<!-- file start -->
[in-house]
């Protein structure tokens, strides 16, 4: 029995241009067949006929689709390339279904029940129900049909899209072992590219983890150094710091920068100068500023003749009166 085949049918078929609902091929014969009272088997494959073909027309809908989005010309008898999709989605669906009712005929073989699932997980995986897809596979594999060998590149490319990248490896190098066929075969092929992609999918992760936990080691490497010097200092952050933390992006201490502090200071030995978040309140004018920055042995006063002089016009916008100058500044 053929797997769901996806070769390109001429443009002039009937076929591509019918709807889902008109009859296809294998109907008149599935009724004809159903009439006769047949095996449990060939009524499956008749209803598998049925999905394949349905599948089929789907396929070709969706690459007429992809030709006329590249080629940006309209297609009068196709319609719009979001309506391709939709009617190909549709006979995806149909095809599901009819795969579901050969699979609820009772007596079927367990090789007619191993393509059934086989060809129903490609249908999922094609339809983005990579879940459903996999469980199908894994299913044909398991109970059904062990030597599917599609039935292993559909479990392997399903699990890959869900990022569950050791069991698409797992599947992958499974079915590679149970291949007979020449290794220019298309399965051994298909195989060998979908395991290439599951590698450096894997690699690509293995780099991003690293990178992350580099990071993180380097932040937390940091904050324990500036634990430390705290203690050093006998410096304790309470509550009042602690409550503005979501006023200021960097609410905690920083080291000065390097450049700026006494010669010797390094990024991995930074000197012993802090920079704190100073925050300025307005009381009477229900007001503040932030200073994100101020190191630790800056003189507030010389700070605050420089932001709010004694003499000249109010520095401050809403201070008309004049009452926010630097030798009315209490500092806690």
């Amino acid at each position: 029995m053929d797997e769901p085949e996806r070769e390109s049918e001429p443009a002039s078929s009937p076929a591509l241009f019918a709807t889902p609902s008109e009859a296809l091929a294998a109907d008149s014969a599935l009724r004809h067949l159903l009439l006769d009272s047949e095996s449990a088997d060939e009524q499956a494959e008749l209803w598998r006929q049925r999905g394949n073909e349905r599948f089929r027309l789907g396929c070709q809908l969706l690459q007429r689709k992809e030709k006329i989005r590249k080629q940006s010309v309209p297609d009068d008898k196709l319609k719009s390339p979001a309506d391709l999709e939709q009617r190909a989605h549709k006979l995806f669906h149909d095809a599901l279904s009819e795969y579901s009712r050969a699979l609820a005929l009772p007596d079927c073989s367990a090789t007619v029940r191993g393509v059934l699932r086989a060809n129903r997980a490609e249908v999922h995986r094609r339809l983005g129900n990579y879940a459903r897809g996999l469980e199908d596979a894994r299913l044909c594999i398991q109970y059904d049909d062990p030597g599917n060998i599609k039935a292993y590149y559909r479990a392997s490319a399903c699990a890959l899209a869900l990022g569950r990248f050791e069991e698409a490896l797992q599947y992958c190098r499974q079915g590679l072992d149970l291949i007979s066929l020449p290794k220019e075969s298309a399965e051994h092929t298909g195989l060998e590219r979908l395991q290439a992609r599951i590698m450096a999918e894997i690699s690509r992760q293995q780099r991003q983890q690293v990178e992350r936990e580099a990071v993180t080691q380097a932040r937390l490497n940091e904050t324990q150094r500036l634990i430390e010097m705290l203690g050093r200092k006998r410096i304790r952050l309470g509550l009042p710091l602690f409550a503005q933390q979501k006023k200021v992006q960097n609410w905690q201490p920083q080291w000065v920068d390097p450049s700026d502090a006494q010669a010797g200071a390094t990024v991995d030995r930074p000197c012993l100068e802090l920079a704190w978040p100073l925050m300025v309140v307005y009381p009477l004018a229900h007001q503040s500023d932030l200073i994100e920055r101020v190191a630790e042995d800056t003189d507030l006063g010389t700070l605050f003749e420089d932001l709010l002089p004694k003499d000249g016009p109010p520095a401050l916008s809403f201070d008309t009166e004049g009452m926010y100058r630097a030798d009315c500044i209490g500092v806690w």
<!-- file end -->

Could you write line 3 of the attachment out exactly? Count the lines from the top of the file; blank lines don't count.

């Amino acid at each position: 029995m053929d797997e769901p085949e996806r070769e390109s049918e001429p443009a002039s078929s009937p076929a591509l241009f019918a709807t889902p609902s008109e009859a296809l091929a294998a109907d008149s014969a599935l009724r004809h067949l159903l009439l006769d009272s047949e095996s449990a088997d060939e009524q499956a494959e008749l209803w598998r006929q049925r999905g394949n073909e349905r599948f089929r027309l789907g396929c070709q809908l969706l690459q007429r689709k992809e030709k006329i989005r590249k080629q940006s010309v309209p297609d009068d008898k196709l319609k719009s390339p979001a309506d391709l999709e939709q009617r190909a989605h549709k006979l995806f669906h149909d095809a599901l279904s009819e795969y579901s009712r050969a699979l609820a005929l009772p007596d079927c073989s367990a090789t007619v029940r191993g393509v059934l699932r086989a060809n129903r997980a490609e249908v999922h995986r094609r339809l983005g129900n990579y879940a459903r897809g996999l469980e199908d596979a894994r299913l044909c594999i398991q109970y059904d049909d062990p030597g599917n060998i599609k039935a292993y590149y559909r479990a392997s490319a399903c699990a890959l899209a869900l990022g569950r990248f050791e069991e698409a490896l797992q599947y992958c190098r499974q079915g590679l072992d149970l291949i007979s066929l020449p290794k220019e075969s298309a399965e051994h092929t298909g195989l060998e590219r979908l395991q290439a992609r599951i590698m450096a999918e894997i690699s690509r992760q293995q780099r991003q983890q690293v990178e992350r936990e580099a990071v993180t080691q380097a932040r937390l490497n940091e904050t324990q150094r500036l634990i430390e010097m705290l203690g050093r200092k006998r410096i304790r952050l309470g509550l009042p710091l602690f409550a503005q933390q979501k006023k200021v992006q960097n609410w905690q201490p920083q080291w000065v920068d390097p450049s700026d502090a006494q010669a010797g200071a390094t990024v991995d030995r930074p000197c012993l100068e802090l920079a704190w978040p100073l925050m300025v309140v307005y009381p009477l004018a229900h007001q503040s500023d932030l200073i994100e920055r101020v190191a630790e042995d800056t003189d507030l006063g010389t700070l605050f003749e420089d932001l709010l002089p004694k003499d000249g016009p109010p520095a401050l916008s809403f201070d008309t009166e004049g009452m926010y100058r630097a030798d009315c500044i209490g500092v806690w």